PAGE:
Promoting administrative justice – efficiency, transparency and fairness
The Centre for Public, International and Comparative Law (CPICL) at The University of Queensland’s TC Beirne School of Law and the Queensland Civil and Administrative Tribunal (QCAT) are proud to present the conference: Promoting Administrative Justice – Efficiency, Transparency and Fairness.
Featuring a distinguished assembly of senior judges, tribunal members, lawyers, government agency representatives and academics working within Queensland and Commonwealth jurisdictions, this one-day event promises lively and informed discussion and debate on contemporary issues arising in administrative law and administrative review.
The conference will be of interest and relevance to public lawyers, academics, public officials and law students who want to develop their understanding of different forms and methods of securing accountability over government decision making, and to keep up to date on contemporary developments and challenges in the field.
Members of the legal profession may also claim CPD points for attending on a full-day basis.
Information correct as at date of event.
The Hon. Justice Alan Wilson
Judge, Supreme Court of Queensland
President, Queensland Civil and Administrative Tribunal
Justice Wilson was appointed a judge of the Queensland District Court, working predominantly in the civil jurisdiction and the Planning and Environment Court. Between 2003 and 2008, he managed the lists in the Planning and Environment Court, and was instrumental in introducing changes to its practices. Justice Wilson was elevated to the Supreme Court in 2009, simultaneous with his appointment as President of the Queensland Civil and Administrative Tribunal. Before appointment as a judge, Justice Wilson practised as a barrister for 18 years, and was appointed Senior Counsel in 1999. He has wide experience in both the private and public sectors of the legal system. He specialized in succession law and equity, and also worked extensively as a mediator.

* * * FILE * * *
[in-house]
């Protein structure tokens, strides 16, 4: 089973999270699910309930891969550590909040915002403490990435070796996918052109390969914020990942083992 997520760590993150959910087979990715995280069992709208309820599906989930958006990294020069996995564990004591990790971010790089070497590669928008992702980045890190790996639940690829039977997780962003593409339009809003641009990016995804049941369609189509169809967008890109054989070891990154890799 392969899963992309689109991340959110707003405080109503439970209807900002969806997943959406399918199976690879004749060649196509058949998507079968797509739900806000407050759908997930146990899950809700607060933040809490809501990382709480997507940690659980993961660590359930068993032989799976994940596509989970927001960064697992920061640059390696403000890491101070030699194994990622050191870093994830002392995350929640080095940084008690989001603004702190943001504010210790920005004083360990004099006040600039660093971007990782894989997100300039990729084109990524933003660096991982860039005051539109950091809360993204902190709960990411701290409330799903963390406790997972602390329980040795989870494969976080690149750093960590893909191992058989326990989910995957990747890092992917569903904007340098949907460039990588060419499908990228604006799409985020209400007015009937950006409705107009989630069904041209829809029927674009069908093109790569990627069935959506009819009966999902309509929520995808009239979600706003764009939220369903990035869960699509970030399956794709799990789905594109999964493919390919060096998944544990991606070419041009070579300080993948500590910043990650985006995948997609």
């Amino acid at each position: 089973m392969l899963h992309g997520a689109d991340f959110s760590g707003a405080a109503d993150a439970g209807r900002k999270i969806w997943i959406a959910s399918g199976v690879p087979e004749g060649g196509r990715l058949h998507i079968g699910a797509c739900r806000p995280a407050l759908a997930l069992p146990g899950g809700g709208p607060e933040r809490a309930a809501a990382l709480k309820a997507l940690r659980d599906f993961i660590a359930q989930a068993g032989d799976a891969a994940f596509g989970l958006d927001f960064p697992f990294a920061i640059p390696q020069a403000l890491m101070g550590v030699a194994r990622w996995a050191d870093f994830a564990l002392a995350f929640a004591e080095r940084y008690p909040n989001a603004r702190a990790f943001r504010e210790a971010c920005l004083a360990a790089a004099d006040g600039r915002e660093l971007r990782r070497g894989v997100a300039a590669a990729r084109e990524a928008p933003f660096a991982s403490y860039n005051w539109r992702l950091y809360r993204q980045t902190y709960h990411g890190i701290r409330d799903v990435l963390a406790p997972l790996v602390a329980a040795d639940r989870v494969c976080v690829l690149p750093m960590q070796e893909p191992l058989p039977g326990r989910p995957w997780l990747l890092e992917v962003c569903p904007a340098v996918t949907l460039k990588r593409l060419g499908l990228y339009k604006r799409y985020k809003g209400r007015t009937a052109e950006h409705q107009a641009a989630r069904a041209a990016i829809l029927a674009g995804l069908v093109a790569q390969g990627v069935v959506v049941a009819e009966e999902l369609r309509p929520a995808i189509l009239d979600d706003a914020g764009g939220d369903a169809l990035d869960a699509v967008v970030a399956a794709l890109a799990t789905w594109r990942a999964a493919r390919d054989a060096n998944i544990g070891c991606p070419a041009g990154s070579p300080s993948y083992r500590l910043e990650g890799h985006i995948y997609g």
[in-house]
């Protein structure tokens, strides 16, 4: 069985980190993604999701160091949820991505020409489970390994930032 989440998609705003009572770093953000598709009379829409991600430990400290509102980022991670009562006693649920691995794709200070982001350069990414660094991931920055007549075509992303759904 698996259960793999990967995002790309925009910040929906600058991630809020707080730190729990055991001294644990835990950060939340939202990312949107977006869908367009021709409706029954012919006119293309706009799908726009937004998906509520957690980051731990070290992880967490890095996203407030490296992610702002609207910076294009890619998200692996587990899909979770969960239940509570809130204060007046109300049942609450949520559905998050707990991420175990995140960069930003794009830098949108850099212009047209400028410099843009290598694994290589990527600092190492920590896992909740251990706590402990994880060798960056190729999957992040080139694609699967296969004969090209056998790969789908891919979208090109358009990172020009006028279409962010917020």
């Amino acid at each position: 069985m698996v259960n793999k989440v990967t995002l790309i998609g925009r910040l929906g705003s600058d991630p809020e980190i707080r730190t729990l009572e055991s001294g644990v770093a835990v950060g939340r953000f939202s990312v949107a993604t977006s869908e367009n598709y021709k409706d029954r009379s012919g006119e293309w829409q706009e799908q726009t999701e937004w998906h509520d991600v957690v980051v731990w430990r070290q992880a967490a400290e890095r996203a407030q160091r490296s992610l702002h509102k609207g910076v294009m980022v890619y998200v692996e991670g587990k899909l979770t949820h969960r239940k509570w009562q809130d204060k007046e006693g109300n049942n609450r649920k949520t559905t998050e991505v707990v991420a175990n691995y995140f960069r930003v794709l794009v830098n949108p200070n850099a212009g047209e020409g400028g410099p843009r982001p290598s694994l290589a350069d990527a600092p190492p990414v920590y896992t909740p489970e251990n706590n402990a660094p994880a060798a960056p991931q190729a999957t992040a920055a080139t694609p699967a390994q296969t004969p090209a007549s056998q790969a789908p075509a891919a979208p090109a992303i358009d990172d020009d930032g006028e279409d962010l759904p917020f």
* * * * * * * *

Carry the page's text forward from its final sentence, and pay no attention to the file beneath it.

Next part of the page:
His special interests as a judge have been in improving access to justice through mediation and other forms of Alternative Dispute Resolution, Court governance and administration, and the education and training of the judiciary. Justice Wilson has a particular interest in reforming the way judges explain their decisions and is an advocate of simpler, more accessible reasons for judgment. To that end, he has been a member of the governing council of the National Judicial College of Australia, a body dedicated to continuing education and training for judges. He has presented at NJCA courses on judgment writing in Australia and Papua New Guinea, and at the NJCA's "baby judges" programs.
Since November 2009 Justice Wilson's time has been devoted to QCAT, a new, large and very busy state 'super' tribunal, which absorbed 18 tribunals and now has over 150 jurisdictions. As President, his interest in ADR, case management, and effective decision writing has had full rein.
The Hon. Justice Duncan Kerr, Chev LH
Judge, Federal Court of Australia
President, Administrative Appeals Tribunal
The Honourable Justice Duncan Kerr was, on 10 May 2012, appointed president of the Administrative Appeals Tribunal for a period of five years. Prior to this, and his simultaneous appointment as judge of the Federal Court, he worked as a barrister and was appointed Senior Counsel in 2004; his work focused on constitutional law, administrative law and appellate work. He is only the second Tasmanian appointed to the Federal Court and is also the first president of the Administrative Appeals Tribunal to be appointed from a state other than New South Wales, Victoria, or Queensland.
Justice Kerr has enjoyed a distinguished career in politics. From 1987 until 2010 he served in the Parliament of Australia as the Member for Denison. During his Parliamentary career he was Justice Minister from 1993 to 1996, Attorney General for a period in 1993 and Parliamentary Secretary for Pacific Island Affairs from 2007 to 2009. Before and during his Parliamentary service he appeared as counsel in many jurisdictions including acting in high profile cases in the High Court of Australia, including Plaintiff S157.